It is worth noting that we do not see one’s sexual orientation as being outside of God’s love nor salvation. We understand that nothing can separate us from the love of God (Rom.8:39). We see ourselves as broken people who each maintain our own unique gifts, challenges, meaning, and struggles. We believe “it is by grace we are saved by faith—and this is not from ourselves, it is the gift of God—not by works, so that no one can boast.” (Eph.2:8)

Genesis 2:23-24; Exodus 20:14; Hebrews 13:4; Matthew 5:31-32, Matthew 19:1-12; Malachi 2:14-16

We believe that parents are the primary way the faith is taught and modeled to future generations.

While parents are entrusted with the primary spiritual care of their children, we also recognize the need for help. We see the church as an extended family that creates inter-generational relationships for kids and parents at each stage of life’s joys and challenges. We desire to see children and youth holistically integrated into the life of the church, as opposed to always being compartmentalized.

Deuteronomy 6: 4-9

We believe the paid staff of the church serves to train, equip and care for the people of the church as we all serve on the mission together

The church is comprised of people gifted by the Holy Spirit in many unique and beautiful ways to serve God, each other and the mission of Jesus. The majority of the church staff will focus their efforts on helping people identify their gifts and passions so that they can serve in the church body and in the world as God has designed them. We believe that we can see the Spirit of God changing us as we manifest love, joy, peace, patience, kindness, goodness, faithfulness, gentleness and self-control in our lives. Jesus most harshly criticized those who were the religious leaders of His day: these leaders knew doctrine and knew the Bible very well but their hearts were hardened. As the Spirit of God transforms us, we believe that every person who has committed their life to Jesus should be showing the fruits of the Spirit more and more as they grow and mature. We strive to be a community of believers where the fruit of the Spirit is evident in our lives.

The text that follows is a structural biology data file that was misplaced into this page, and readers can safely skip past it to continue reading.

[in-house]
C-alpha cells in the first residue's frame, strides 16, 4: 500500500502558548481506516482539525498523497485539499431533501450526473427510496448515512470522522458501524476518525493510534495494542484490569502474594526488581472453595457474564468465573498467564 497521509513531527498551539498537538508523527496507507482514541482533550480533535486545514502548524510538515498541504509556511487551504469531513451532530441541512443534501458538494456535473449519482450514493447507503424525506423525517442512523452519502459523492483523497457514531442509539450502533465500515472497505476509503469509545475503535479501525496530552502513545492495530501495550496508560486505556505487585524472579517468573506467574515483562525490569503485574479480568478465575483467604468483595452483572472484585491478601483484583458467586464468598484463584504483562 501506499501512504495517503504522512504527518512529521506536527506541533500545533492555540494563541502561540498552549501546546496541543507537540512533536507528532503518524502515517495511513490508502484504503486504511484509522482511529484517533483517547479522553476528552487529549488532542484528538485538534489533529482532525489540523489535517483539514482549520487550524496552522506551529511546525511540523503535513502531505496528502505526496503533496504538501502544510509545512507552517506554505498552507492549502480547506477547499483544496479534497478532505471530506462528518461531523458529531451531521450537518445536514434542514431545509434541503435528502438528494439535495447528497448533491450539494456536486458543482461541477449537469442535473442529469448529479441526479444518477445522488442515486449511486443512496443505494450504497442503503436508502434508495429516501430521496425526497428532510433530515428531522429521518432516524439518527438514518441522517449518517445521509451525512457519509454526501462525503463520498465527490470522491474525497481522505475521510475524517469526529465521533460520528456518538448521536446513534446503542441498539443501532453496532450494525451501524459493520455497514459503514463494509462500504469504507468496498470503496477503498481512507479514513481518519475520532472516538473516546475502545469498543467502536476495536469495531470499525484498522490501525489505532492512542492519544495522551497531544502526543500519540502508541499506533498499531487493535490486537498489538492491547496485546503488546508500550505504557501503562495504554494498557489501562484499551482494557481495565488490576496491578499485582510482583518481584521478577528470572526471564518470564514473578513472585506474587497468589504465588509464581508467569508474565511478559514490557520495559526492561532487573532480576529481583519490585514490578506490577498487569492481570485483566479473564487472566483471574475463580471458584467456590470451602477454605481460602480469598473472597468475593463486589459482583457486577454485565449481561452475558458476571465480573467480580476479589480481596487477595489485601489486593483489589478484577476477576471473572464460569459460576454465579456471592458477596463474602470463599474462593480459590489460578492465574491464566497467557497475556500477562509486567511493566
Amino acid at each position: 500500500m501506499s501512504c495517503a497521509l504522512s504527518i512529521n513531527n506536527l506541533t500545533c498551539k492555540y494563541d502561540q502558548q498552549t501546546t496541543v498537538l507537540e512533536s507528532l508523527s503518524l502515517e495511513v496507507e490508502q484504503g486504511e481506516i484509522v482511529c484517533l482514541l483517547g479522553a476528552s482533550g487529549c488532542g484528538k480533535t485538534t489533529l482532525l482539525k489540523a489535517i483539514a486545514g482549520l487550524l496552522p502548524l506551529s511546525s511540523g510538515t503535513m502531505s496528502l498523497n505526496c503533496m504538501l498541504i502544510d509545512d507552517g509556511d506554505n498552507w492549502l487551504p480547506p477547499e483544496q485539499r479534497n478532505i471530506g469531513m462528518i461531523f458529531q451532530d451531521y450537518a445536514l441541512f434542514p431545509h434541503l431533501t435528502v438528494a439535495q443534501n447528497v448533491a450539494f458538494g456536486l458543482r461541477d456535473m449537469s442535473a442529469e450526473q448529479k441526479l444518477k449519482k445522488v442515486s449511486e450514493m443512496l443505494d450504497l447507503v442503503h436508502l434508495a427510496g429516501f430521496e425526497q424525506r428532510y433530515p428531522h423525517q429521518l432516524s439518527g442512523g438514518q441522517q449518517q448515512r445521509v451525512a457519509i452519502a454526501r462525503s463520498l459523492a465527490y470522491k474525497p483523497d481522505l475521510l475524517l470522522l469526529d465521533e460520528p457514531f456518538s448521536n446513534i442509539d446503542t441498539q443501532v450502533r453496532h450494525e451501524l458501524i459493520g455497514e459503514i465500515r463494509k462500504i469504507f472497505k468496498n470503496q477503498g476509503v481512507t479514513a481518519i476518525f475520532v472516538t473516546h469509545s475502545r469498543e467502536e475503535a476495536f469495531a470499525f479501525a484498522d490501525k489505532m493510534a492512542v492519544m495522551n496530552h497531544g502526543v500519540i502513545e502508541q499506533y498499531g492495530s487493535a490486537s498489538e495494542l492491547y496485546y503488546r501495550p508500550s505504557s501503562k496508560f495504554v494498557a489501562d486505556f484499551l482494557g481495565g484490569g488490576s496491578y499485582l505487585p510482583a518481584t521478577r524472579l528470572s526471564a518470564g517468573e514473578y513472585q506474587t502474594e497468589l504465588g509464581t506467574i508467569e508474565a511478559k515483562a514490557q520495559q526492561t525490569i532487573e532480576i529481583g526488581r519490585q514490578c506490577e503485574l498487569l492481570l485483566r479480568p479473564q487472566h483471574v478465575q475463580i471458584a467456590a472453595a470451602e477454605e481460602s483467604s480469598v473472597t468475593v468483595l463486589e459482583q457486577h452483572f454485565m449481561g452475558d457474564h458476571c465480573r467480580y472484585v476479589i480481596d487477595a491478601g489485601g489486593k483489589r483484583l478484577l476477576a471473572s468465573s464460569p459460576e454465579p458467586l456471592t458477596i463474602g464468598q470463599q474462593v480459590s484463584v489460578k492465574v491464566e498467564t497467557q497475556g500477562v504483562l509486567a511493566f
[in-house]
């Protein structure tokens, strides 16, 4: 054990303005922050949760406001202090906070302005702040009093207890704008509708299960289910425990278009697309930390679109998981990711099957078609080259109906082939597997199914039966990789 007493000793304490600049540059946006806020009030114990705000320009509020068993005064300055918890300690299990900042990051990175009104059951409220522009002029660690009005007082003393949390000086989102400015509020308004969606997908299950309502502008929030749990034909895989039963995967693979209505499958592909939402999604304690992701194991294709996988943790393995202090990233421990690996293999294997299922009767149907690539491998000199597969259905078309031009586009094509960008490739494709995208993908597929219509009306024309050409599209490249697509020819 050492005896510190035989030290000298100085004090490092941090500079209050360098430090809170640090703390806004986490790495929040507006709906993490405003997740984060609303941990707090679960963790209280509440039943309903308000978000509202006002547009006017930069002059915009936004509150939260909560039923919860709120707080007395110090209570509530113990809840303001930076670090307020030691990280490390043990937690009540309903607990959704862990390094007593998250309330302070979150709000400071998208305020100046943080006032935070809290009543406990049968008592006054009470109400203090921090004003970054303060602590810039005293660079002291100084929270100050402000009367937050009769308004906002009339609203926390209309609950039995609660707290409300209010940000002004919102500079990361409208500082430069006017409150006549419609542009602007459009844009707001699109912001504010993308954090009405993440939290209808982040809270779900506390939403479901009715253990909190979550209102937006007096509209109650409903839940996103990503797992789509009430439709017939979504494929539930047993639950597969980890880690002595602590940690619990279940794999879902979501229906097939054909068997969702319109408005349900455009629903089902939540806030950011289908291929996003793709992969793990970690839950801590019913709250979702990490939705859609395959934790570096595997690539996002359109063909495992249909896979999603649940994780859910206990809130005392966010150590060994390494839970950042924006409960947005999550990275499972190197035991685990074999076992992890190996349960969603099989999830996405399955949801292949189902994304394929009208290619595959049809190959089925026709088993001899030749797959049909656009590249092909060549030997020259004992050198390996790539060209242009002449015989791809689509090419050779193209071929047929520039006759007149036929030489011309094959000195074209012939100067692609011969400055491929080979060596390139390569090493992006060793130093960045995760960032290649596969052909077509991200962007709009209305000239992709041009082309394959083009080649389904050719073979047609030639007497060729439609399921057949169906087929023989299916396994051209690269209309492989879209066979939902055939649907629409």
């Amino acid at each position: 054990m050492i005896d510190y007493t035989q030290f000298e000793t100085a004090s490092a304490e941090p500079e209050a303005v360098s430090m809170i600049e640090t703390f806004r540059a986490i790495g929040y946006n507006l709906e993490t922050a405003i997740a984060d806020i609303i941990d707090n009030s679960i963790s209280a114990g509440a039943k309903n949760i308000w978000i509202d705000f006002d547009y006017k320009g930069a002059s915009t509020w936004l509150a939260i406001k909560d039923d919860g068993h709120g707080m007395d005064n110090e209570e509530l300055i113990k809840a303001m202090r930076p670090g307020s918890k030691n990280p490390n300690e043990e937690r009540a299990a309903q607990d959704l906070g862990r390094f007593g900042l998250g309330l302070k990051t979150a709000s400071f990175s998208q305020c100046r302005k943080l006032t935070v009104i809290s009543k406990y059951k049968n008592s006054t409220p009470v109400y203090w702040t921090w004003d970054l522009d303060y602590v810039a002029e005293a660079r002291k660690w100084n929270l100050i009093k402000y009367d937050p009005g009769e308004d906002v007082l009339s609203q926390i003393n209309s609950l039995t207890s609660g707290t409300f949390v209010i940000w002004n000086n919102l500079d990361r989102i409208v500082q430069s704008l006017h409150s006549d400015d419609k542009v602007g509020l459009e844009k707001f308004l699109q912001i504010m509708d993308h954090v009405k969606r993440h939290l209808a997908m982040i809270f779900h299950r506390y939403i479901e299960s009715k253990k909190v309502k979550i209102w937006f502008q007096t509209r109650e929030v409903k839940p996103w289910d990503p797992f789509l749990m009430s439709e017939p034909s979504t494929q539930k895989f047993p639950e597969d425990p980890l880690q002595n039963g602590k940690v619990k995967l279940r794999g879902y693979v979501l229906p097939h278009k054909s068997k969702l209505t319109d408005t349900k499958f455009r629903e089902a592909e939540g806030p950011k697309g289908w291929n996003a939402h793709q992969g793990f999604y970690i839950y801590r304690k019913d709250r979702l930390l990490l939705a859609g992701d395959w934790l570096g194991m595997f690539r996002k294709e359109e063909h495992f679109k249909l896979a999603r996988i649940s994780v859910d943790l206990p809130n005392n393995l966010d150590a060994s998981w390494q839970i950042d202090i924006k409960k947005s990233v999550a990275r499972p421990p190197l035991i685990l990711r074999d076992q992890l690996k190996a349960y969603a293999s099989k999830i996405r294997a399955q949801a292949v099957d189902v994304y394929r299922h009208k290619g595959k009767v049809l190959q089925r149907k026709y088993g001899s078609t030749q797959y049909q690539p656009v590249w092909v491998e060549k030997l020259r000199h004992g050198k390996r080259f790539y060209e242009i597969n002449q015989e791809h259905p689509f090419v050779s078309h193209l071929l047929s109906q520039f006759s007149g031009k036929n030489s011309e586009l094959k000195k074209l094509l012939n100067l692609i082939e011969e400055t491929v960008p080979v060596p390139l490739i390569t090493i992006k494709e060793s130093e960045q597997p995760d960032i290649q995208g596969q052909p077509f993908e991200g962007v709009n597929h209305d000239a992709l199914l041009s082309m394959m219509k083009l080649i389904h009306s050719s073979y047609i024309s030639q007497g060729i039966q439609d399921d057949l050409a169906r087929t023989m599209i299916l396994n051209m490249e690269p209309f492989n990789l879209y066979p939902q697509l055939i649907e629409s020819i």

Ephesians 4:11-12, 1 Corinthians 12, Galatians 5: 22-23

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Leadership


David Sunde; Cultural Architect, Community Builder, Pastor, Poet, & Gardener*

Leadership


David Sunde; Cultural Architect, Community Builder, Pastor, Poet, & Gardener*

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David is a native son of San Francisco, California.  He has an undergraduate degree in Public Administration from San Diego State University and a Masters degree from Azusa Pacific University.  He has been involved in professional non-profit and spiritual leadership for over 20 years. David and his wife, Laurel, have two kids, Bjorn and Annika.

*A Poet & Gardener.  In a literal sense, I'm actually a terrible poet and awful gardener. However, the metaphor of those two images are ones I aspire to in leadership, faith, community, and service. I think one of the great challenges in life is trying to put words to what we feel on a deep level. In leading, I try to create experiences and offer words to help people articulate a living faith that integrates into the whole of life. Similarly, I love playing the role of gardener -- cultivating soil for people to grow. As a faith community, we seek to live out our faith - in word & deed -- by embracing seven Rhythms or, expressions, of faith.